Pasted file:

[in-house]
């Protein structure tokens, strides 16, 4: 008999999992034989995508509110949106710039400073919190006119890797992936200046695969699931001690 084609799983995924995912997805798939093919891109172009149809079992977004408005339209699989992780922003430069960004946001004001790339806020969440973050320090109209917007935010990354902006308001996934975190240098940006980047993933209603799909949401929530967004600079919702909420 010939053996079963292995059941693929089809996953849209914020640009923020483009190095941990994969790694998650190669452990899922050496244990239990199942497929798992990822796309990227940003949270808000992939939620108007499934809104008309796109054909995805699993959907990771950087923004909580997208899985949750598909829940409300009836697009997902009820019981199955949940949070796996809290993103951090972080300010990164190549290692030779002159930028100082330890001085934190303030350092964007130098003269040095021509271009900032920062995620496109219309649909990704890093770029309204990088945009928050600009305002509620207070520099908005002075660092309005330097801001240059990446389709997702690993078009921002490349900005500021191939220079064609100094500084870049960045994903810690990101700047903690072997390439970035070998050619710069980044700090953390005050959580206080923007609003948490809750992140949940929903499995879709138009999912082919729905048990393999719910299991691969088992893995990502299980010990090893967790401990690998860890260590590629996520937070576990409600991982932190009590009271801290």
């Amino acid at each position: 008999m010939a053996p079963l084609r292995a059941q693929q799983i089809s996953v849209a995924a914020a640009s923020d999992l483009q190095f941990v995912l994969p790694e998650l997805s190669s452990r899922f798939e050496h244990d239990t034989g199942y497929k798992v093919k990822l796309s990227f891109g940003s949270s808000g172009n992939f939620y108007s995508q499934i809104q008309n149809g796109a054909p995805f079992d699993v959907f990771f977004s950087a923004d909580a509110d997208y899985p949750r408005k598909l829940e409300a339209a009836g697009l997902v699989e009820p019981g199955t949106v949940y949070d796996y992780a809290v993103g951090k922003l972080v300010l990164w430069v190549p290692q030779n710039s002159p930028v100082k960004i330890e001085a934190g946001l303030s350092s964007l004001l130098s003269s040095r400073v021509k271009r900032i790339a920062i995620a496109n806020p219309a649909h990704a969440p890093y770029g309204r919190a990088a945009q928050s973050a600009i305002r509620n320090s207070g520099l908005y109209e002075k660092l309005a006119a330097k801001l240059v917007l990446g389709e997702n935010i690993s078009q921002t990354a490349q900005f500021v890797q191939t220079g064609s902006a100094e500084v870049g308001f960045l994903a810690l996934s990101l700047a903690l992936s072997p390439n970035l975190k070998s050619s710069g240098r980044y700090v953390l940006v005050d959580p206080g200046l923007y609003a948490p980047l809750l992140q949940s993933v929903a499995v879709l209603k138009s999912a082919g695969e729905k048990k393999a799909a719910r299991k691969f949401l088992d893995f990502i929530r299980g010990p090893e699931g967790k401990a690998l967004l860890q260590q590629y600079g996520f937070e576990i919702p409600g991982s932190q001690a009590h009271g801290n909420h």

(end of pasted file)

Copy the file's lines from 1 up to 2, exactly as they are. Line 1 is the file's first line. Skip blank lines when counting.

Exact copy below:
[in-house]
């Protein structure tokens, strides 16, 4: 008999999992034989995508509110949106710039400073919190006119890797992936200046695969699931001690 084609799983995924995912997805798939093919891109172009149809079992977004408005339209699989992780922003430069960004946001004001790339806020969440973050320090109209917007935010990354902006308001996934975190240098940006980047993933209603799909949401929530967004600079919702909420 010939053996079963292995059941693929089809996953849209914020640009923020483009190095941990994969790694998650190669452990899922050496244990239990199942497929798992990822796309990227940003949270808000992939939620108007499934809104008309796109054909995805699993959907990771950087923004909580997208899985949750598909829940409300009836697009997902009820019981199955949940949070796996809290993103951090972080300010990164190549290692030779002159930028100082330890001085934190303030350092964007130098003269040095021509271009900032920062995620496109219309649909990704890093770029309204990088945009928050600009305002509620207070520099908005002075660092309005330097801001240059990446389709997702690993078009921002490349900005500021191939220079064609100094500084870049960045994903810690990101700047903690072997390439970035070998050619710069980044700090953390005050959580206080923007609003948490809750992140949940929903499995879709138009999912082919729905048990393999719910299991691969088992893995990502299980010990090893967790401990690998860890260590590629996520937070576990409600991982932190009590009271801290």